Who Was There: Former Square Enix employees Alexander O. Smith and Joseph Reeder share the process of game localization with the 2009 Penny Arcade Expo audience on the final day of the show.
What Did They Talk About: Smith and Reeder's presentation went over a laundry list of points they keep in mind as they tackle a localization project. Using Final Fantasy XII in most of their examples, they discussed what they do to create the best experience possible for English-speaking gamers.
One of their first key points was transparency because the writing in a game should never draw attention to itself. Smith pointed out the fact that Japanese game companies are now beginning to realize that good translators need to not only be fluent in both languages, but they also need to be strong writers in the target language.
Anyone who speaks more than one language will understand that humor can be difficult to translate because what is considered funny in one culture may not make sense in another. According to Smith, there can only be so many jokes about fermented soy beans, but he noted that the humor should stay and that he would sometimes have to step back to let the characters personalities shine through. He also pointed out that whenever he had the opportunity, he would consume as much pop culture as possible.
Cultures differ even among groups of gamers. What gamers expect from their interaction with non-player characters differs between the Japanese and Western audience. Reeder talked about how Japanese games don't try to cover up the fact that they're about to give the player useful information. An example he gave was the text, "Hey Vaan, this is a chocobo." Reeder and Smith would instead find a way to weave the important gameplay mechanics or instructions into the dialogue, without having it be jarring and interrupting the immersion.
Smith also noted that "translation should fulfill the potential of the target language." He went on to talk about how they had to rebuild the world of Final Fantasy XII and find something that would make sense to the American audience. Using accents was a way for them to immerse the player into the world of Ivalice, so the Imperials ended up adopting a British accent and the Resistance had an American one.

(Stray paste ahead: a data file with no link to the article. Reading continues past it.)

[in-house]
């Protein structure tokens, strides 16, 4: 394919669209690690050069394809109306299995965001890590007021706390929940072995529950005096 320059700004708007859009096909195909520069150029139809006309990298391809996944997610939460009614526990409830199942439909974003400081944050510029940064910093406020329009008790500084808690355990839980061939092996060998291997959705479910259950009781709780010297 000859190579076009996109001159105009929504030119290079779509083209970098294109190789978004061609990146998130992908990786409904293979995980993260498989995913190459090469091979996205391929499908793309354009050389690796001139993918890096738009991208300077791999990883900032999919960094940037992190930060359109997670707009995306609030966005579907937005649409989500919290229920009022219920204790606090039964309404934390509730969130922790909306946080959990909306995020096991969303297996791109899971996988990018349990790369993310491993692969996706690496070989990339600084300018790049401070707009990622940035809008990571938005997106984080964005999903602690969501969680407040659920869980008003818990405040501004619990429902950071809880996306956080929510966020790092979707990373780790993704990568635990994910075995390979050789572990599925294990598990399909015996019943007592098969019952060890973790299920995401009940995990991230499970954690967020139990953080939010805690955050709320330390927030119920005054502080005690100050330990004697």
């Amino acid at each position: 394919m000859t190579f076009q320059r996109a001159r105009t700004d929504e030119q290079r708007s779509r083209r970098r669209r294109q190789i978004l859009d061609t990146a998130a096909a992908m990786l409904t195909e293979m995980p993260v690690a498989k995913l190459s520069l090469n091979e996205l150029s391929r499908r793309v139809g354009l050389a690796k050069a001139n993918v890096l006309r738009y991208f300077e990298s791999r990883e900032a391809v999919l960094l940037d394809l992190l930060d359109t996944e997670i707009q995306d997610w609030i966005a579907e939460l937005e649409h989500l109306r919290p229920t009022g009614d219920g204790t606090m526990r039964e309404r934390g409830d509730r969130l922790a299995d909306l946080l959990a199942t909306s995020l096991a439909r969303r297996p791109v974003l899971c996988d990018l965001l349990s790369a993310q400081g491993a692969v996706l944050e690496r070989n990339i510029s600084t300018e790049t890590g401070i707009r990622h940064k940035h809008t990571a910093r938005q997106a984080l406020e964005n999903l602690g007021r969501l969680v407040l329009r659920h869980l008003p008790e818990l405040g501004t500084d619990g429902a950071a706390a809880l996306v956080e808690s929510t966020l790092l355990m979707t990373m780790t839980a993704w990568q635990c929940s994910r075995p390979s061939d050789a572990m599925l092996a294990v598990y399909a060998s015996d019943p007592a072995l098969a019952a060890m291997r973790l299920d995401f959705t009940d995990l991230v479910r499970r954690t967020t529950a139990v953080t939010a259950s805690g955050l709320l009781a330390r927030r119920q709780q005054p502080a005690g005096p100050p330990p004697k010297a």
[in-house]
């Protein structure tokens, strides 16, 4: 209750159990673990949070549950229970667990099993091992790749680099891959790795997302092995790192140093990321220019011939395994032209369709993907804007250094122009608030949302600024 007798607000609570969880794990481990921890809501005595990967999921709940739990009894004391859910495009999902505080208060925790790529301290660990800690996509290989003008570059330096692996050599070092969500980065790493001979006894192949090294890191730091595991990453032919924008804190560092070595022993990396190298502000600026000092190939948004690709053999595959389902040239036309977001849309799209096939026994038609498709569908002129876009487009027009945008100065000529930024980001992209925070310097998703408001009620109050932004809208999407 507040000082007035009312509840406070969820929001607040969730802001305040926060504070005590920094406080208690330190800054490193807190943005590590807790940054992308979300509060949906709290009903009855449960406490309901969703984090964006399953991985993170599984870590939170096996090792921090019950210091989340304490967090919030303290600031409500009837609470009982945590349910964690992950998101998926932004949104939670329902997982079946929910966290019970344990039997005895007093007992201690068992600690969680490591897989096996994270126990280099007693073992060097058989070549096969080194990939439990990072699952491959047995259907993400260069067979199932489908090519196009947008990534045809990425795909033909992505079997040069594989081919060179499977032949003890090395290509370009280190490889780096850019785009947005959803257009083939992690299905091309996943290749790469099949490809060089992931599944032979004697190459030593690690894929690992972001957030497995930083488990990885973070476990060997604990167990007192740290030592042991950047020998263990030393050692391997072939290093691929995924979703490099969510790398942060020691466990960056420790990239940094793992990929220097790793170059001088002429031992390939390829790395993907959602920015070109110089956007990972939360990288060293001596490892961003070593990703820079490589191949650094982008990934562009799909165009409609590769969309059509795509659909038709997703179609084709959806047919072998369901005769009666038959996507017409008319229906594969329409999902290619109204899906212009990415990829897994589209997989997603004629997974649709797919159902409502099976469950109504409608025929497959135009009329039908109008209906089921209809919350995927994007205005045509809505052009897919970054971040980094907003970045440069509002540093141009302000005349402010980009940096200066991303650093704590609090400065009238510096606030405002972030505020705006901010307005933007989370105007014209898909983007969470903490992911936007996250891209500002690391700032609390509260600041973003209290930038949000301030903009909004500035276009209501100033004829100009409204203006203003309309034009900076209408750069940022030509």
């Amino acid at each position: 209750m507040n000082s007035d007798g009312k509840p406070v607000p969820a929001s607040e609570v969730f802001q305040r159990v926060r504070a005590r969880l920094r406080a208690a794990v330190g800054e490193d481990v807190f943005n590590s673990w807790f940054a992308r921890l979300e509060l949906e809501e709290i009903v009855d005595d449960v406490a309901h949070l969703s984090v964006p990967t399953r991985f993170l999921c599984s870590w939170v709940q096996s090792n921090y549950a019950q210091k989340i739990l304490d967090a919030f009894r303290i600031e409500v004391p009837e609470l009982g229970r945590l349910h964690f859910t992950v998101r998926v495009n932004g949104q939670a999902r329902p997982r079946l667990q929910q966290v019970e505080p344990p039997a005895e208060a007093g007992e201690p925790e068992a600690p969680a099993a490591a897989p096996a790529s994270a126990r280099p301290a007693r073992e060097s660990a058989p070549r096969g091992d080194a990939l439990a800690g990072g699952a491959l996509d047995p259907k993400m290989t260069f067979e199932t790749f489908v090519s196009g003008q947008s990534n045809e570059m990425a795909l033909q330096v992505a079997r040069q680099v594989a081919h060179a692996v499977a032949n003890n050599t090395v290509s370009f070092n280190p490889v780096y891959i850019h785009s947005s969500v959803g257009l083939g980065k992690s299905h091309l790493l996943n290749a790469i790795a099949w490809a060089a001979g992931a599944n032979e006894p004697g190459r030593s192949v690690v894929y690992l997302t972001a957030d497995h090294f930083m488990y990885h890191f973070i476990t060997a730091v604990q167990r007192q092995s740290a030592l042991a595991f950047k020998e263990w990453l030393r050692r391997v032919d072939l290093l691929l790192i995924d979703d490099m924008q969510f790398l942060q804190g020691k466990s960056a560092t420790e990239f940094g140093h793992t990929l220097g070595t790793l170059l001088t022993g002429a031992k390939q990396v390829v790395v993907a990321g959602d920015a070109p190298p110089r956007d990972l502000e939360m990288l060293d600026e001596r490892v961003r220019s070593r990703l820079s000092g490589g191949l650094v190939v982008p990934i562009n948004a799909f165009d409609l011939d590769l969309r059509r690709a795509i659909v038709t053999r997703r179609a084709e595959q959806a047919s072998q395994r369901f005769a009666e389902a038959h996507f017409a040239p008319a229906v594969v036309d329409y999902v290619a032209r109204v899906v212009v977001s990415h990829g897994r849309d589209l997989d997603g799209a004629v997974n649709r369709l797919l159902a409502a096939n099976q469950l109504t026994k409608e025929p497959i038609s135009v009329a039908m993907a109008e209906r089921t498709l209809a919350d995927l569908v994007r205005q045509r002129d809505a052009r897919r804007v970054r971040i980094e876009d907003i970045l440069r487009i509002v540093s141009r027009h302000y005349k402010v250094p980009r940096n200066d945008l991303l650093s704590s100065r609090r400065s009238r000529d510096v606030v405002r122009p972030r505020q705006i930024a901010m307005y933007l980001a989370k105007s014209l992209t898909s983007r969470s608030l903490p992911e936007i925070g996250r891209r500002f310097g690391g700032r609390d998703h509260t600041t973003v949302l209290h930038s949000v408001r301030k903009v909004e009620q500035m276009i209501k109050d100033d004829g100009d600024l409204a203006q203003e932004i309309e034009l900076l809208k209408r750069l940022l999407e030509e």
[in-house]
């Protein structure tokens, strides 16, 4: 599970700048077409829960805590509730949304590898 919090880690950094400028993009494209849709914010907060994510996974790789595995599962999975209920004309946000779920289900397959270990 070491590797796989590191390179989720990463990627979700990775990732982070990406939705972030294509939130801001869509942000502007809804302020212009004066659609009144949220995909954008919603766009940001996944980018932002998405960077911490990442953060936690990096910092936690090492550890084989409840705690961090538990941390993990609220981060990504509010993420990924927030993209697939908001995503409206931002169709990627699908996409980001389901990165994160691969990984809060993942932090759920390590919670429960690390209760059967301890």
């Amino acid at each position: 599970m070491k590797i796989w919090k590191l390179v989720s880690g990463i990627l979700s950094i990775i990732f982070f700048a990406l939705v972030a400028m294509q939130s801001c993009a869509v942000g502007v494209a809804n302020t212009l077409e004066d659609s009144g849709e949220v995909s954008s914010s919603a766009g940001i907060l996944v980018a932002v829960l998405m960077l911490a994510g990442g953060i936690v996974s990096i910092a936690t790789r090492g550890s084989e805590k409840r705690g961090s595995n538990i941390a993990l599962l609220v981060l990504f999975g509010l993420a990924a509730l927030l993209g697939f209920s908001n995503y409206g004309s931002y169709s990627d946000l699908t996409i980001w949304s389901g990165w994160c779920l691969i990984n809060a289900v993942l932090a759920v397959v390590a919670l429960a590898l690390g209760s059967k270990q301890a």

To pull off the accents, finding the right voice actors was also part of their job. They recruited several British stage actors to fulfill the roles of the judges in the game, as well as child actors to voice the younger characters. In Japan, it is common to have female actors instead of children play the role of the child, but Smith and Reeder agreed that while trained voice actors can be extremely good at what they do, they were happy with the decision to cast a young actor to voice the character Larsa in Final Fantasy XII.
Not only are the voice actors needed for their acting skills, but they also have to be able to time their spoken dialogue to the animation. It's common to watch cinematic sequences in games and notice that the lip movements are not synched with the translated dialogue. Smith and Reeder would spend days on a single scene, writing and rewriting dialogue so that it would fit the animation. Voice actors have to watch the video as it runs and time it while they deliver their lines. They went on to note that spoken text made up 7 percent of all the text in the game and took nine months to translate. The remaining 93 percent took another seven months.
Random Trivia: Wording for the bestiary in Final Fantasy XII was modeled after a Victorian handbook on medicinal herbs.
The Takeaway: It's clear that a lot of time and effort goes into localization, which can explain why there is usually a delay between the Japanese and North American release date for games. For those who are interested in getting into this segment of the industry, the panel's advice was to become proactive and seek out opportunities.